"Having all these tools, knowing that they are available in our Esri toolbox, and we could just integrate them off the shelf for a customized solution . . . it's awesome!"
GIS Tools Solve Wyandotte County’s Real-World Problem
As the coronavirus disease 2019 (COVID-19) pandemic began to rapidly spread across the country and into the state of Kansas, 168,000 residents of Wyandotte County were suddenly at risk.
In response, the Wyandotte County Public Health Department sent an urgent request to the GeoSpatial Services (GSS) Division, part of a cross-department data team within the Unified Government (UG) of Wyandotte County—Kansas City, Kansas. Health Department officials needed a new geographic information system (GIS) dashboard and hub site to capture, aggregate, and visualize the county's coronavirus cases.
The data team's vast experience providing GIS mapping-related services and products to the residents and businesses of Wyandotte County readied them for the challenge ahead.
Alongside fellow county departments throughout the UG, the team began a collaborative effort to fulfill the request. They turned to the ready-to-use maps, applications, and datasets from Esri's COVID-19 response solution to build a customized COVID-19 data dashboard and hub site that would immediately serve the needs of the County Health Department, their partner agencies, and constituents.
"Our cross-department data team took on the project to ensure the UG of Wyandotte County response to the COVID-19 pandemic is timely, comprehensive, and includes the unique context of our community," said Christian Cooley, GIS director, GeoSpatial Services Division, Unified Government of Wyandotte County—Kansas City.
The accelerating spread of COVID-19 required Wyandotte County's GSS data team to redirect all available resources toward building a new holistic GIS emergency response solution that could inform and safeguard residents while also serving as the online system of record for all stakeholders in the UG.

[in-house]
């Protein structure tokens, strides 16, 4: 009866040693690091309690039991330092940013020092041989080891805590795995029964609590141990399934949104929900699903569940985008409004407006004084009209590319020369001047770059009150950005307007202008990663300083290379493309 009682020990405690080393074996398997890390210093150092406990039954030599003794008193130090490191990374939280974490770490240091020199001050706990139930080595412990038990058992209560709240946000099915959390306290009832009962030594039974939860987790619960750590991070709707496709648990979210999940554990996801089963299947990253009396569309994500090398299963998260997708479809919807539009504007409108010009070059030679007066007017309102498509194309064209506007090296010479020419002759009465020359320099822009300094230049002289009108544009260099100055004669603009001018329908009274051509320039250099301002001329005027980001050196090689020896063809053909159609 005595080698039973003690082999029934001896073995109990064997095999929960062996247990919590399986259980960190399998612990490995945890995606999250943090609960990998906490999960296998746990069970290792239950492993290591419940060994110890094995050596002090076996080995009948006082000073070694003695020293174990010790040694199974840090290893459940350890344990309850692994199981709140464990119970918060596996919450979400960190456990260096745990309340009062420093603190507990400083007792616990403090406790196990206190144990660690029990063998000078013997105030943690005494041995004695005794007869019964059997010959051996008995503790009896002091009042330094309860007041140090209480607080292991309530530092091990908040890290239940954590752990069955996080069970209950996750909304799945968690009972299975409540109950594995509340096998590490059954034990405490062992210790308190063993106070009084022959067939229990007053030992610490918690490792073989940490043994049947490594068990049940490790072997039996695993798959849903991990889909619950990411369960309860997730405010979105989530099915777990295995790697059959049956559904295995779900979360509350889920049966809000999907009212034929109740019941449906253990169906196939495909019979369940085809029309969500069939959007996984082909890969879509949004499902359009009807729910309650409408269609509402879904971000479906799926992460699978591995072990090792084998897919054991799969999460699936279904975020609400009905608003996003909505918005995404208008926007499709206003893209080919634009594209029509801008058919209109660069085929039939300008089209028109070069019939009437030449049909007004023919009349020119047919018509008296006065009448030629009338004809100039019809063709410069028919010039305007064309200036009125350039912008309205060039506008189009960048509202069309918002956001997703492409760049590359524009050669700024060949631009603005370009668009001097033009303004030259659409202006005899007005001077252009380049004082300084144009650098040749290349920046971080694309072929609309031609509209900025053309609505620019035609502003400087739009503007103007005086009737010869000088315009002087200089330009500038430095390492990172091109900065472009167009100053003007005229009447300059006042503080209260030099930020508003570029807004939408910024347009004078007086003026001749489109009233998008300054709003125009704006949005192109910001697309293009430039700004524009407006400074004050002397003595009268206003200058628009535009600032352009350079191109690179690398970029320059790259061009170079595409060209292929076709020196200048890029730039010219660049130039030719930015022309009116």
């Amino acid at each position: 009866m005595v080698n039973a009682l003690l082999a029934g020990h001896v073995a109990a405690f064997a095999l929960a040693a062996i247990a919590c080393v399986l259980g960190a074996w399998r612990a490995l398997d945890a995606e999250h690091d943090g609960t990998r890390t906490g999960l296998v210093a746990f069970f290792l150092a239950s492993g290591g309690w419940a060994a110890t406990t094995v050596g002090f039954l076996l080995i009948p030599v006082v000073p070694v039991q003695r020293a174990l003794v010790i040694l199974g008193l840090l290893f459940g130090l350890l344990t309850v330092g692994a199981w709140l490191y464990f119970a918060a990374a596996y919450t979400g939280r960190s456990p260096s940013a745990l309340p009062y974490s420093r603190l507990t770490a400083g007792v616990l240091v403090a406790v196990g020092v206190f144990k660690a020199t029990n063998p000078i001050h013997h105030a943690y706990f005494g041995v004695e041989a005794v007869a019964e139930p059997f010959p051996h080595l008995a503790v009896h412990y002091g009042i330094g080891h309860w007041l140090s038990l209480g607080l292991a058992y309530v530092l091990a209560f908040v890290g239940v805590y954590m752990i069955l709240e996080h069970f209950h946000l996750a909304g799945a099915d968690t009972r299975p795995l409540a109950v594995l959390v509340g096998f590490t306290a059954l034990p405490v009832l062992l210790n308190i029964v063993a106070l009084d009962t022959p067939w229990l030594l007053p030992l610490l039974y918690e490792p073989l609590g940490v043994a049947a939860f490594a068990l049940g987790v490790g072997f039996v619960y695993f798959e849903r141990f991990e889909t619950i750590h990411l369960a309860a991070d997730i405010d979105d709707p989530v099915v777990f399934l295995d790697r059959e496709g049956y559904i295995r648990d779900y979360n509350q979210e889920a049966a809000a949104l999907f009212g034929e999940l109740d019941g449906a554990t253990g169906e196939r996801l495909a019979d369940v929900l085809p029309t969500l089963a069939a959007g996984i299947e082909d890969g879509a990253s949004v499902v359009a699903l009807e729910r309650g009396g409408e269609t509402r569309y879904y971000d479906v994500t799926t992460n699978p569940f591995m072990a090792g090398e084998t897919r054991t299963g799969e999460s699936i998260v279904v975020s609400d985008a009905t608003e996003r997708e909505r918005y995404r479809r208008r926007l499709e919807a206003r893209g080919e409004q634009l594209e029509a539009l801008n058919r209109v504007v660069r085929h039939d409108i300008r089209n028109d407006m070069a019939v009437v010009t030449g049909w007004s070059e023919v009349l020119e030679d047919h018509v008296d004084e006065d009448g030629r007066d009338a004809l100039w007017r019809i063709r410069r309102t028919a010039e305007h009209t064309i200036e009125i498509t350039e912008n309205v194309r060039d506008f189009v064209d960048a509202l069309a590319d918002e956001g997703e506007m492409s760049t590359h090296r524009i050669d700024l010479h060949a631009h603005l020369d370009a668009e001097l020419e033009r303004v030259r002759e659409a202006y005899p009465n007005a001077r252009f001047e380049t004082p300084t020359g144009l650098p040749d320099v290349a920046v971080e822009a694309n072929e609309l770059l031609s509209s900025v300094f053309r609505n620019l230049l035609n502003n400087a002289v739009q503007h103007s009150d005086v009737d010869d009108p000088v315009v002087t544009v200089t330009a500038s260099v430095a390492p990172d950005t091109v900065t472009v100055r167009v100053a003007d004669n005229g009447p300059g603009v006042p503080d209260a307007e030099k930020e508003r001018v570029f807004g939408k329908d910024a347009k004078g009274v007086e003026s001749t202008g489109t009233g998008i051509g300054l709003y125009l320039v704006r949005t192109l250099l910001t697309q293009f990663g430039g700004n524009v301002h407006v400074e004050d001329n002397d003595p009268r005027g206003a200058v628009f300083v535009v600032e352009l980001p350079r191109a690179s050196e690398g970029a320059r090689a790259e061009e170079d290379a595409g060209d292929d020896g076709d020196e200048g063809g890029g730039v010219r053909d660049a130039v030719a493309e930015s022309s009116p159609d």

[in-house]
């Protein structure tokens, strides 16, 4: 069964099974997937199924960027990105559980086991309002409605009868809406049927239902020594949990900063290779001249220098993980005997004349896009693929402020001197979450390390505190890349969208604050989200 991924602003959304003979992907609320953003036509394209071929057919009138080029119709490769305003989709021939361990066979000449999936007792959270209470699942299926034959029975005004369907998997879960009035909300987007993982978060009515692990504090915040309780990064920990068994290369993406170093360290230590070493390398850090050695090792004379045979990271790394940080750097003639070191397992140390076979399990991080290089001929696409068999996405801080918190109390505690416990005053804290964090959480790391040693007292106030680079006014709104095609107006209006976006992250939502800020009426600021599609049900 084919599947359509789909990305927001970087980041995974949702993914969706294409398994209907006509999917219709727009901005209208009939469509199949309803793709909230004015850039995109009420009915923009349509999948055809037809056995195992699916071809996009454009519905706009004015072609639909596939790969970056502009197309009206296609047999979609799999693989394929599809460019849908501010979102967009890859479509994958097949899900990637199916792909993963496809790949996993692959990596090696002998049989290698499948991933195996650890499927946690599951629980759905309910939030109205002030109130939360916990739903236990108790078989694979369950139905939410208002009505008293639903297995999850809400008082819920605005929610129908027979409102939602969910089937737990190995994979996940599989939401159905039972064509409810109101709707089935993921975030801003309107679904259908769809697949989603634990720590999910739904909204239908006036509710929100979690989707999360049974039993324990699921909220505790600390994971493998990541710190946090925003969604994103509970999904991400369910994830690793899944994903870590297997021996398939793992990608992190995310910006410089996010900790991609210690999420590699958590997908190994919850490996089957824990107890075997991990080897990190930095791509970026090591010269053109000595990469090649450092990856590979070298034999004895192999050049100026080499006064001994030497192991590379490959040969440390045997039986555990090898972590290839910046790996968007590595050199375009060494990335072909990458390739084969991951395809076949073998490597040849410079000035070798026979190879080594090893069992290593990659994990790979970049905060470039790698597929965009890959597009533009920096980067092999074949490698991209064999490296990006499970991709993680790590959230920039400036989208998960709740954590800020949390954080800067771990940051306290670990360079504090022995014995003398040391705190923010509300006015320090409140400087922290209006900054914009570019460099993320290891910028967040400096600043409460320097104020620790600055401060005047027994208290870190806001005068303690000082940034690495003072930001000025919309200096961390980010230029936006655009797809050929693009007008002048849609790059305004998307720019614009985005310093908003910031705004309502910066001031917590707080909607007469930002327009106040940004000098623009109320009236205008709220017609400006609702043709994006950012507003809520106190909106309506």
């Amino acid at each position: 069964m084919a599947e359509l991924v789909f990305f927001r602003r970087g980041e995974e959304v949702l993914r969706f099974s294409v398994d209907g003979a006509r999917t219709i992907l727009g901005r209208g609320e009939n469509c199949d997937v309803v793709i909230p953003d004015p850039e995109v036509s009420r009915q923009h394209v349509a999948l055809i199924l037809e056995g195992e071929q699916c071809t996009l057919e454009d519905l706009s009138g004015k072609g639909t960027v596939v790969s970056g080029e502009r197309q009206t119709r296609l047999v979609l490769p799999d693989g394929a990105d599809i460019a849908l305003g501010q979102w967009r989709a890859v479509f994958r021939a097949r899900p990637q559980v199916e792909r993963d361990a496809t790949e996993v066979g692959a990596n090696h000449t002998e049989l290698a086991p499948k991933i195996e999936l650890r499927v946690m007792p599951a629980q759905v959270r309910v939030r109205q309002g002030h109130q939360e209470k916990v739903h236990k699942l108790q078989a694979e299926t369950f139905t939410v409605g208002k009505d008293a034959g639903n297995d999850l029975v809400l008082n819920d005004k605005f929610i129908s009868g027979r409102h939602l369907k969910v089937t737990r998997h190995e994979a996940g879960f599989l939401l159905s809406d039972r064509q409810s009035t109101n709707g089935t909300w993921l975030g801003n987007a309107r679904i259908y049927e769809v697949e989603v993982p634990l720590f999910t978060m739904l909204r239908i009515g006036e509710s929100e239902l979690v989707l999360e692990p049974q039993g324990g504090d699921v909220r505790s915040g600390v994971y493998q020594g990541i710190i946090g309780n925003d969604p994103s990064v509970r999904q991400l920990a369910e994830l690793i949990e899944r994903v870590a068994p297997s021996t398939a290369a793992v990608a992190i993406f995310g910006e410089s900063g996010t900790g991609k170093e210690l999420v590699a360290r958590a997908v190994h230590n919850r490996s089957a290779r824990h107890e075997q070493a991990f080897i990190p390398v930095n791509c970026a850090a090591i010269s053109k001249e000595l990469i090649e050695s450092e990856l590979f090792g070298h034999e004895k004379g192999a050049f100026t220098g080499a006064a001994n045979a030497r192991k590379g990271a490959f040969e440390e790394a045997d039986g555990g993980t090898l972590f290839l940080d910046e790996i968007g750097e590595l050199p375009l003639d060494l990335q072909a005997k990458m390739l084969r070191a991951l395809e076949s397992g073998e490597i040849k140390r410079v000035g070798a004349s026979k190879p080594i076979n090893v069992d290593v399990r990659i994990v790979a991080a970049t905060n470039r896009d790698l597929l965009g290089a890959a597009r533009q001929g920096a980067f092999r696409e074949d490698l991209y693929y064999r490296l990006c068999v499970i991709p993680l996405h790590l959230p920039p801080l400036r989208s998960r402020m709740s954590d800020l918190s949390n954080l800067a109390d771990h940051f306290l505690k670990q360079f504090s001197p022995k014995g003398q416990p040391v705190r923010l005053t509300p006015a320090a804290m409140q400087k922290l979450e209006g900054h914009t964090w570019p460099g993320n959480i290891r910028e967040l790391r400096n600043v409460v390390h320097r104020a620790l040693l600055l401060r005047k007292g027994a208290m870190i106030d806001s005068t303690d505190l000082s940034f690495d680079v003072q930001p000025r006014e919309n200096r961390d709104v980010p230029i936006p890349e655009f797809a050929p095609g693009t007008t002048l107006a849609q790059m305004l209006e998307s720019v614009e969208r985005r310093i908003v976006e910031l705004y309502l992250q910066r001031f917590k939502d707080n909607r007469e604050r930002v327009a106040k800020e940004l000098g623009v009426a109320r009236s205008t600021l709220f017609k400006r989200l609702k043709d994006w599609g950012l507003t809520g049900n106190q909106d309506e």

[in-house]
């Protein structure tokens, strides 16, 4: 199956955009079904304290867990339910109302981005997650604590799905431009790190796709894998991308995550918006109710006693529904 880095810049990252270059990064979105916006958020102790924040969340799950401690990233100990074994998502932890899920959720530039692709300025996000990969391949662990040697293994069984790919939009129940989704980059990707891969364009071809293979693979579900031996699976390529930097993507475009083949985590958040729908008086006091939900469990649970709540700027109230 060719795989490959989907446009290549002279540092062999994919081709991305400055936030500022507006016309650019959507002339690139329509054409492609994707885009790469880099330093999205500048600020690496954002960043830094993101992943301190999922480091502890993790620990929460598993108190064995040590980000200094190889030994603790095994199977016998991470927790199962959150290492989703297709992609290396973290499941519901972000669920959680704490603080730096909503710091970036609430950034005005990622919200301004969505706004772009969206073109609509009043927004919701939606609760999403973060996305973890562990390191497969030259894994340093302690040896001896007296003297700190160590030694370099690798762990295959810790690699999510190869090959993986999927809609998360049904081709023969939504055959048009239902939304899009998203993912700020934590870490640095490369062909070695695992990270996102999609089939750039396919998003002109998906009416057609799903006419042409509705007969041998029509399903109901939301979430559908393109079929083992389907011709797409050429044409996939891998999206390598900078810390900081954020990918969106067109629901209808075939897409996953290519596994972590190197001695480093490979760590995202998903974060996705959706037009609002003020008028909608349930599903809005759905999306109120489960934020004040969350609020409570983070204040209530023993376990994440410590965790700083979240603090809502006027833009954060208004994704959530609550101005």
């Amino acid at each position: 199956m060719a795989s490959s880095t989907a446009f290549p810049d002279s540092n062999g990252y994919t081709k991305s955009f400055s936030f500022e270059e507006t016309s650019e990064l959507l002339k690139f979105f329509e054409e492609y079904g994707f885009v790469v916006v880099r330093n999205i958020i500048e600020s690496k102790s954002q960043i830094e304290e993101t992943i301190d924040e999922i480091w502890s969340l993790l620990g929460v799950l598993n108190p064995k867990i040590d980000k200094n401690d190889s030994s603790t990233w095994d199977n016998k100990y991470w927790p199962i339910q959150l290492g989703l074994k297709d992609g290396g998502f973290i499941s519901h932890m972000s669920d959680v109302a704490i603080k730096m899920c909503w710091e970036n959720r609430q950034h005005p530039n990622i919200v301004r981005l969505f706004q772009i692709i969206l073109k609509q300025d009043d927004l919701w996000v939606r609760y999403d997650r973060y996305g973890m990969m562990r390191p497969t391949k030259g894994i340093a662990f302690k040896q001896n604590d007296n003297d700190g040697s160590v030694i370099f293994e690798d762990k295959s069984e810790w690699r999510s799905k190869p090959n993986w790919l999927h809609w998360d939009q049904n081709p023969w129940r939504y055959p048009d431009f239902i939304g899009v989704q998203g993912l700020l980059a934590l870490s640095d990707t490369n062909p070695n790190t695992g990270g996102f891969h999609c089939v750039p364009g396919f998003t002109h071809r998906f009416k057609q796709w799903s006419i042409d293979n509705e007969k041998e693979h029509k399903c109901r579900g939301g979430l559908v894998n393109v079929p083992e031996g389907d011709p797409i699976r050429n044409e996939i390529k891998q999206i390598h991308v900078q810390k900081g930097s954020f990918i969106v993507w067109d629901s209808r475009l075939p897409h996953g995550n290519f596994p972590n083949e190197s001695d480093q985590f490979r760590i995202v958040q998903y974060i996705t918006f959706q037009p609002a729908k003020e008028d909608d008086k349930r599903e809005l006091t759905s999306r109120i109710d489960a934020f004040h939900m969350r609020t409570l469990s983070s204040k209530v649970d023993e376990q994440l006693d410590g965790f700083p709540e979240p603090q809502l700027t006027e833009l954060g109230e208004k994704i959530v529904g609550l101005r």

They would have to overcome a major roadblock to do so. In the early stages of the outbreak, there was no case data to feed the dashboards, which the team needed to provide to the Health Department.
"We had a serious challenge facing us because there were no testing kits available for COVID-19 in our city," said Jud Knapp, data analyst, Unified Government of Wyandotte County—Kansas City. "So, we asked ourselves, How can we accurately identify the size and scope of this outbreak if we can't even test people? So, the Public Health Department's solution was to be proactive and ask people to fill out an online survey, where they would answer simple questions indicating if they're having any symptoms."
This innovative strategy designed by the Public Health Department came with some challenges. The data team offered an alternative to the existing system that would use the Survey123 for ArcGIS app.